Forward thinking might be exactly what teachers strive for in the classroom, but it may require some backwards design. Beth Harrison, PhD, director of the Office of Learning Resources at the University of Dayton, discusses how backwards design can offer faculty members a focused approach to planning curriculum—with the added benefit of adding accessibility for all students.
Normally, teachers think about what type of content they want to present and what kind of assignments they want to implement. They establish a syllabus, and finally, they create a final exam to test the students’ overall understanding.
Instead of creating a curriculum that drives toward an ultimate end goal, backwards design requires faculty to start with their end goals and align every course-design choice around these objectives.
“Backwards design asks us to think in the opposite direction, in the opposite order,” Harrison says.
Step 1: Finding the kernels
Once you have a backwards design mindset, there are a series of questions to should consider.
“I actually like to ask the question in this way: What do I want my students to know, be able to do, or value three years after this course is over?” Harrison asks. Most likely students won’t soak up every ounce of information you present in a semester, but it’s important to focus on the “kernels” that are most important. These goals and kernels must be obtainable outcomes for students to achieve, and ultimately, that’s the first step.
Step 2: Tools to observe the evidence
The second step involves creating a method for assessing if students have attained the course outcomes and goals. How will you know, through observable evidence, that your students are progressing toward these end ambitions? Harrison says observable evidence isn’t necessarily something we see with our eyes, instead it could come from exams, assignments, or projects students do in class.
Step 3: One step back
The third step requires faculty to take one step back and establish what their students need to do in order for them to experience the intended course goals. There needs to be some type of evidence and/or demonstration that shows a student has met the learning objectives. Harrison says this step is key in knowing what students need in order to excel, while also effectively demonstrating their learning.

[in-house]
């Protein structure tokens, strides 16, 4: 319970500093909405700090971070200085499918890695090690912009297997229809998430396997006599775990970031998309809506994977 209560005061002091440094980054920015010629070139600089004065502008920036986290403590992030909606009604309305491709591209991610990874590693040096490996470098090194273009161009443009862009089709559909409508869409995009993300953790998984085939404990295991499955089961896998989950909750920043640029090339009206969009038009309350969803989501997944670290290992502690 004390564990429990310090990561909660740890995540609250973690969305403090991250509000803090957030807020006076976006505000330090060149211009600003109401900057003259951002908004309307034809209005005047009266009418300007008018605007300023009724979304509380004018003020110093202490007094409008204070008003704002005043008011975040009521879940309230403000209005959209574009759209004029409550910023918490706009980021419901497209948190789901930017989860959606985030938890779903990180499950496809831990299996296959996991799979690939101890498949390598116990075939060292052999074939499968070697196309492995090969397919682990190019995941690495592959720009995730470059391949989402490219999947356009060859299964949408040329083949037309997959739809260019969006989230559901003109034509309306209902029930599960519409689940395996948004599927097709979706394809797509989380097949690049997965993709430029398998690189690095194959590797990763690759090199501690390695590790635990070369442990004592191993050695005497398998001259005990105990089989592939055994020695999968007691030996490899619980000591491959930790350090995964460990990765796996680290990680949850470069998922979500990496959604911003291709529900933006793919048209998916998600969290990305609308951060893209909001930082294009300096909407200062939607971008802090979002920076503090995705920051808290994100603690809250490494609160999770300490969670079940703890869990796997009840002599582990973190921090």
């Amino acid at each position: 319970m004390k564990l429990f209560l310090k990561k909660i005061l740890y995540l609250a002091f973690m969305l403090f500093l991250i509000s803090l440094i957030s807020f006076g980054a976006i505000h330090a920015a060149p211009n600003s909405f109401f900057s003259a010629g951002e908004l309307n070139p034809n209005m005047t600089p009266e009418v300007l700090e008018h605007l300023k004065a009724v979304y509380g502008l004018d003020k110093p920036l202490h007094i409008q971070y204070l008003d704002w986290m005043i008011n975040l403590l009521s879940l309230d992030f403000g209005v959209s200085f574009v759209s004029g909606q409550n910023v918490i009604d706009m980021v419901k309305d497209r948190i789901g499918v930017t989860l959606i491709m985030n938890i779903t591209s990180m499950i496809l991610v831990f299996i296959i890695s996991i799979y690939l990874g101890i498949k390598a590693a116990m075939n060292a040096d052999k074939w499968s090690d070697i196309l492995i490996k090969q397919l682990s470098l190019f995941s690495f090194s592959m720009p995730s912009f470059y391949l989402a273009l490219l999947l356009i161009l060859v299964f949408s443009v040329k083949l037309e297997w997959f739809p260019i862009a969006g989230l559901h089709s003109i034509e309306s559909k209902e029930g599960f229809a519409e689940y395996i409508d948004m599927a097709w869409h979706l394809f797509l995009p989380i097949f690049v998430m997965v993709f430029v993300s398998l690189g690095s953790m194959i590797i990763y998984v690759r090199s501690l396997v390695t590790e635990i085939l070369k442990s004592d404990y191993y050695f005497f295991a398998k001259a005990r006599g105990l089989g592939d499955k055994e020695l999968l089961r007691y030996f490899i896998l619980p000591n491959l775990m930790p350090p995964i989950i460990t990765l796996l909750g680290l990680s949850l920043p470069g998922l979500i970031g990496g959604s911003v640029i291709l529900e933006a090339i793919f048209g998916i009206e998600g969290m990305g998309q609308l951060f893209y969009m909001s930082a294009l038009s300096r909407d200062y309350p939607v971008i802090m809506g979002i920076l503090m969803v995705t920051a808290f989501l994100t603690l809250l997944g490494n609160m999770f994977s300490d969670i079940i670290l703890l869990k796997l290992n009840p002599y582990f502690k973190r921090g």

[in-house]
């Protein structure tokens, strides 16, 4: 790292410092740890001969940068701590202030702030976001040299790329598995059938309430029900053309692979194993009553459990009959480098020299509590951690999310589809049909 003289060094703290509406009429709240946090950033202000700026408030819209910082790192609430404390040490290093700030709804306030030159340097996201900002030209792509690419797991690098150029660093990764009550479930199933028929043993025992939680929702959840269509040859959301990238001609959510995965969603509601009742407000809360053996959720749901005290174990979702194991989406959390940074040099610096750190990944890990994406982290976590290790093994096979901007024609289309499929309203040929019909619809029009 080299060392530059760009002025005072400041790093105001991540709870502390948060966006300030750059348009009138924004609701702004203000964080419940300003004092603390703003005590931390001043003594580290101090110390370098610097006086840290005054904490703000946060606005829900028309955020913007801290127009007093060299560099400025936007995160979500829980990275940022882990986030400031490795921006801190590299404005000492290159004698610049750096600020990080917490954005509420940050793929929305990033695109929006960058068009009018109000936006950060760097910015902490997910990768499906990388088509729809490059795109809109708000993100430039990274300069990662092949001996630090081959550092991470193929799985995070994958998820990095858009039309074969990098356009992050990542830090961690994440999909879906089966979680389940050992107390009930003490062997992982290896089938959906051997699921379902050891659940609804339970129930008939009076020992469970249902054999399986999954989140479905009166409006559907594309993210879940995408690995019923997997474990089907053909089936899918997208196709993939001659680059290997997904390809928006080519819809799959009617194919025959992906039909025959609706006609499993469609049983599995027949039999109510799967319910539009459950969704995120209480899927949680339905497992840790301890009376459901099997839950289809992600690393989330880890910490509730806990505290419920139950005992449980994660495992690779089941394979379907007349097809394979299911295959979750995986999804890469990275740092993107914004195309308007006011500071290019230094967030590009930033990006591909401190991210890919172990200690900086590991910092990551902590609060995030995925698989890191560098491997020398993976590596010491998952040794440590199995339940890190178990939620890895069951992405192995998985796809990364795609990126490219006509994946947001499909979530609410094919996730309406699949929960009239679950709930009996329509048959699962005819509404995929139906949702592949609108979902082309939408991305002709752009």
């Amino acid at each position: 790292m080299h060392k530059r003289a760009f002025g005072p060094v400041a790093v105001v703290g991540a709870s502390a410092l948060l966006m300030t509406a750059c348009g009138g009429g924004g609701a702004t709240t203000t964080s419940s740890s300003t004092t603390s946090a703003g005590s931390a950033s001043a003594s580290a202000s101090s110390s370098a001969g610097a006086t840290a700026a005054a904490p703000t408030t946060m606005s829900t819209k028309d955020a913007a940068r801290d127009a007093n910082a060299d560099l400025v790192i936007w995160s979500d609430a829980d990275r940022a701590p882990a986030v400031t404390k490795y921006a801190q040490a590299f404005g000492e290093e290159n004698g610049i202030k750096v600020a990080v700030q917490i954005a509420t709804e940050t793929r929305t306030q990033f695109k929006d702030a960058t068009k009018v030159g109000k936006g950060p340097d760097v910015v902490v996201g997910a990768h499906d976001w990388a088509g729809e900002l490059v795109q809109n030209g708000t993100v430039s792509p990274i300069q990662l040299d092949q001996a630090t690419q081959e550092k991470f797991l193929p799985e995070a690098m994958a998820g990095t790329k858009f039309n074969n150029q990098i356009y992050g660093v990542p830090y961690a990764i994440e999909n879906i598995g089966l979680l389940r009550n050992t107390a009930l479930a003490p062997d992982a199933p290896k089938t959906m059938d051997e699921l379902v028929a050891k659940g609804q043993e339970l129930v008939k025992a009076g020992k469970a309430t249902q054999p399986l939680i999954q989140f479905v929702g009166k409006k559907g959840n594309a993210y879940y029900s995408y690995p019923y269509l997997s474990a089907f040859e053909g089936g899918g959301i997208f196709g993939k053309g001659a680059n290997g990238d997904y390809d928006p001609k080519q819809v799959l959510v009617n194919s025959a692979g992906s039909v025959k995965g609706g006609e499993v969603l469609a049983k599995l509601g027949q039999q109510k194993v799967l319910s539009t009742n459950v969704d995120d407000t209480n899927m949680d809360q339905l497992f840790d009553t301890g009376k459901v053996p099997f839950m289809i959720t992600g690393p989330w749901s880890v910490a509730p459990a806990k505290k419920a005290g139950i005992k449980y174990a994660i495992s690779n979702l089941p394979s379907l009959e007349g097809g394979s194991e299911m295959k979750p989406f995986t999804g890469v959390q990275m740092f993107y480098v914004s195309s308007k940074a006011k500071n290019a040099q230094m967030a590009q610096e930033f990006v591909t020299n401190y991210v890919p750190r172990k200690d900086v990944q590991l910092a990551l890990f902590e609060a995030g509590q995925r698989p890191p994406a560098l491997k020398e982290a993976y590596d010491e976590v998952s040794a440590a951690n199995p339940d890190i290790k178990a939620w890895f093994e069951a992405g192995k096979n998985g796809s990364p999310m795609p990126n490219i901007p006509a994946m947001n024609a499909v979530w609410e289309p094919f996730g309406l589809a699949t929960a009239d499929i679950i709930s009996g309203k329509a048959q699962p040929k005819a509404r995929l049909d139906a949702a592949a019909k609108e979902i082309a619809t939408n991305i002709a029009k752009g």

So, what do students need? Harrison says they need content and information, which they can get from you in a variety of ways. This could be from assignments and assessments, such as papers, essays, or exams. It could also include projects, activities, or hands-on practice, but eventually you’ll need evidence of each student’s learning progression.
“So, that evidence might help us understand that, ‘Oh, I need to go back and spend another day, another class period or two, going over this some more or giving them more practice because they don’t have it yet,’” Harrison says.
Cue creative products, which can help cultivate the learning process in a way that accommodates learning differences among students Creative products might include having students draw a comprehensive picture of a biology cycle or it might be drawing a concept map. These types of creative products, when constructed via backward-design principles, constitute both practice and evidence of a student’s knowledge while meeting course objectives.
When creating these types of assignments, Harrison says to get in the mindset of backwards thinking. Start with what you want students to get out of the assignment and then generate a product that adheres to your goals. Sometimes, finding other mediums helps foster a creative product and stimulates an accessible classroom environment.
For instance, you can give students choices and adapt assignments to cater to everyone. This may include implementing variety within your assignments, and having students write a paper, create a poster, work together on a group project, or construct/build something. This means every student has the opportunity to flourish in at least one medium and they can try something new.
“In the end, our goal really is to provide equitable opportunity for students to achieve your course goals,” Harrison says.
Harrison delves deeper into using backwards design to curate creative courses that are accessible to each and every student in her 20-Minute Mentor program called, How Can Backward Design Make My Courses More Accessible? In this program, Harrison tells the story of a communication professor who adapted their class for a student who could not speak and had a breathing apparatus in order to make the class more accessible.